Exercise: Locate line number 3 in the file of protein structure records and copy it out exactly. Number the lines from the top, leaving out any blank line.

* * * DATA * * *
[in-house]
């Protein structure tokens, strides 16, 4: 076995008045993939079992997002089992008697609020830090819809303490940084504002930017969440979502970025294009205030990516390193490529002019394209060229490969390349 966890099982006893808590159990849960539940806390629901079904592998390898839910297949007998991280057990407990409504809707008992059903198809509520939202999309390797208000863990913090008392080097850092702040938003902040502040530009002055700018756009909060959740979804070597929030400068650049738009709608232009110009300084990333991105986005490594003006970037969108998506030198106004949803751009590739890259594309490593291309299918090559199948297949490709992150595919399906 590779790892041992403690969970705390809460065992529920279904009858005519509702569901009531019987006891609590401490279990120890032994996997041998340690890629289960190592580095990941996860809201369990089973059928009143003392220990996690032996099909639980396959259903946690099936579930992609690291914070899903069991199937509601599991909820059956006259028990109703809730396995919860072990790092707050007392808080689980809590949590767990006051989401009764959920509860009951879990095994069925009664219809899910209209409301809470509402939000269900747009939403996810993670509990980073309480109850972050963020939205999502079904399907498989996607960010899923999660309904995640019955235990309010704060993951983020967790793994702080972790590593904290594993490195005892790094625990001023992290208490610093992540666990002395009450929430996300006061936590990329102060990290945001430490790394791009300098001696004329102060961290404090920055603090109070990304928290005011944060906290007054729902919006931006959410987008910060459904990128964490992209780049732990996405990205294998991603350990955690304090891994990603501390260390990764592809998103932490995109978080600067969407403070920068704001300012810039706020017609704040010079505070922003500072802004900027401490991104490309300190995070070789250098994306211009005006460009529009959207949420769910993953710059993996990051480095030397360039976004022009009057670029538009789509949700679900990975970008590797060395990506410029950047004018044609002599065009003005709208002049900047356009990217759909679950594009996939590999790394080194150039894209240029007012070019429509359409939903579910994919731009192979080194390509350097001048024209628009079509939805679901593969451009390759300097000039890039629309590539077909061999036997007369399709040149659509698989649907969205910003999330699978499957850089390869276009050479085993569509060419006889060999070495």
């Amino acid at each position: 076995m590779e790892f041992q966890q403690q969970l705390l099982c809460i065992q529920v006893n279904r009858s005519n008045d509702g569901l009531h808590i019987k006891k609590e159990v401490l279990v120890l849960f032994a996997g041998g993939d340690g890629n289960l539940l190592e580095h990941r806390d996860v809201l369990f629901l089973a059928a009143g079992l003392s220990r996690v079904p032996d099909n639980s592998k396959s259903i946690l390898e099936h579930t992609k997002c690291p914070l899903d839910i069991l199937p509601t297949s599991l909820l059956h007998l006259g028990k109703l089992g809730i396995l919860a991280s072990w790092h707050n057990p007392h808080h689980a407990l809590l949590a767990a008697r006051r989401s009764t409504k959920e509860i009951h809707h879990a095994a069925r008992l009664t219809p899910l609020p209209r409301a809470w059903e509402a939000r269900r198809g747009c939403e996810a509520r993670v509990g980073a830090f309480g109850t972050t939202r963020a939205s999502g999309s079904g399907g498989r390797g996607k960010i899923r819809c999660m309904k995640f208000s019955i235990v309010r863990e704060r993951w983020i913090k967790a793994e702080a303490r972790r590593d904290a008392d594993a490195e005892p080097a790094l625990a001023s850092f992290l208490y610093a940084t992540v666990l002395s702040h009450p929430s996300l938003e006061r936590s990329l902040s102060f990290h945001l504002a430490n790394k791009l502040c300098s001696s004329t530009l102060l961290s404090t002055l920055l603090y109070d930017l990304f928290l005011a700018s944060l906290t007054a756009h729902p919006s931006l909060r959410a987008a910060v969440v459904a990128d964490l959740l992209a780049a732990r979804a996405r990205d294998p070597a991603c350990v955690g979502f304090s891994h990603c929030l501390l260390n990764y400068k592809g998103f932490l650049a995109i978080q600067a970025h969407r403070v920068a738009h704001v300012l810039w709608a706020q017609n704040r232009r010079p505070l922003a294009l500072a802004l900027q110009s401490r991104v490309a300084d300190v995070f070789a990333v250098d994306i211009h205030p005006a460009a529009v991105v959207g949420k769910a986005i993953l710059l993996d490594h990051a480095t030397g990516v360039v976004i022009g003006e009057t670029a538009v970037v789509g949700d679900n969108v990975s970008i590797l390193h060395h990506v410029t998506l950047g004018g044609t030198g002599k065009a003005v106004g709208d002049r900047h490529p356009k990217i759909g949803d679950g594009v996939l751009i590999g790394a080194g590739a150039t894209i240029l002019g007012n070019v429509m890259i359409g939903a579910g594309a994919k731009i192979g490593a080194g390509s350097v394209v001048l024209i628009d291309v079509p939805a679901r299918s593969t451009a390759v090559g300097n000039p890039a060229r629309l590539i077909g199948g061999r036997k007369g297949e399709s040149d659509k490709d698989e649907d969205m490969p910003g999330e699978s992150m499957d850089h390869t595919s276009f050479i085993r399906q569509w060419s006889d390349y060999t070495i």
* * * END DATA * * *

């Amino acid at each position: 076995m590779e790892f041992q966890q403690q969970l705390l099982c809460i065992q529920v006893n279904r009858s005519n008045d509702g569901l009531h808590i019987k006891k609590e159990v401490l279990v120890l849960f032994a996997g041998g993939d340690g890629n289960l539940l190592e580095h990941r806390d996860v809201l369990f629901l089973a059928a009143g079992l003392s220990r996690v079904p032996d099909n639980s592998k396959s259903i946690l390898e099936h579930t992609k997002c690291p914070l899903d839910i069991l199937p509601t297949s599991l909820l059956h007998l006259g028990k109703l089992g809730i396995l919860a991280s072990w790092h707050n057990p007392h808080h689980a407990l809590l949590a767990a008697r006051r989401s009764t409504k959920e509860i009951h809707h879990a095994a069925r008992l009664t219809p899910l609020p209209r409301a809470w059903e509402a939000r269900r198809g747009c939403e996810a509520r993670v509990g980073a830090f309480g109850t972050t939202r963020a939205s999502g999309s079904g399907g498989r390797g996607k960010i899923r819809c999660m309904k995640f208000s019955i235990v309010r863990e704060r993951w983020i913090k967790a793994e702080a303490r972790r590593d904290a008392d594993a490195e005892p080097a790094l625990a001023s850092f992290l208490y610093a940084t992540v666990l002395s702040h009450p929430s996300l938003e006061r936590s990329l902040s102060f990290h945001l504002a430490n790394k791009l502040c300098s001696s004329t530009l102060l961290s404090t002055l920055l603090y109070d930017l990304f928290l005011a700018s944060l906290t007054a756009h729902p919006s931006l909060r959410a987008a910060v969440v459904a990128d964490l959740l992209a780049a732990r979804a996405r990205d294998p070597a991603c350990v955690g979502f304090s891994h990603c929030l501390l260390n990764y400068k592809g998103f932490l650049a995109i978080q600067a970025h969407r403070v920068a738009h704001v300012l810039w709608a706020q017609n704040r232009r010079p505070l922003a294009l500072a802004l900027q110009s401490r991104v490309a300084d300190v995070f070789a990333v250098d994306i211009h205030p005006a460009a529009v991105v959207g949420k769910a986005i993953l710059l993996d490594h990051a480095t030397g990516v360039v976004i022009g003006e009057t670029a538009v970037v789509g949700d679900n969108v990975s970008i590797l390193h060395h990506v410029t998506l950047g004018g044609t030198g002599k065009a003005v106004g709208d002049r900047h490529p356009k990217i759909g949803d679950g594009v996939l751009i590999g790394a080194g590739a150039t894209i240029l002019g007012n070019v429509m890259i359409g939903a579910g594309a994919k731009i192979g490593a080194g390509s350097v394209v001048l024209i628009d291309v079509p939805a679901r299918s593969t451009a390759v090559g300097n000039p890039a060229r629309l590539i077909g199948g061999r036997k007369g297949e399709s040149d659509k490709d698989e649907d969205m490969p910003g999330e699978s992150m499957d850089h390869t595919s276009f050479i085993r399906q569509w060419s006889d390349y060999t070495i």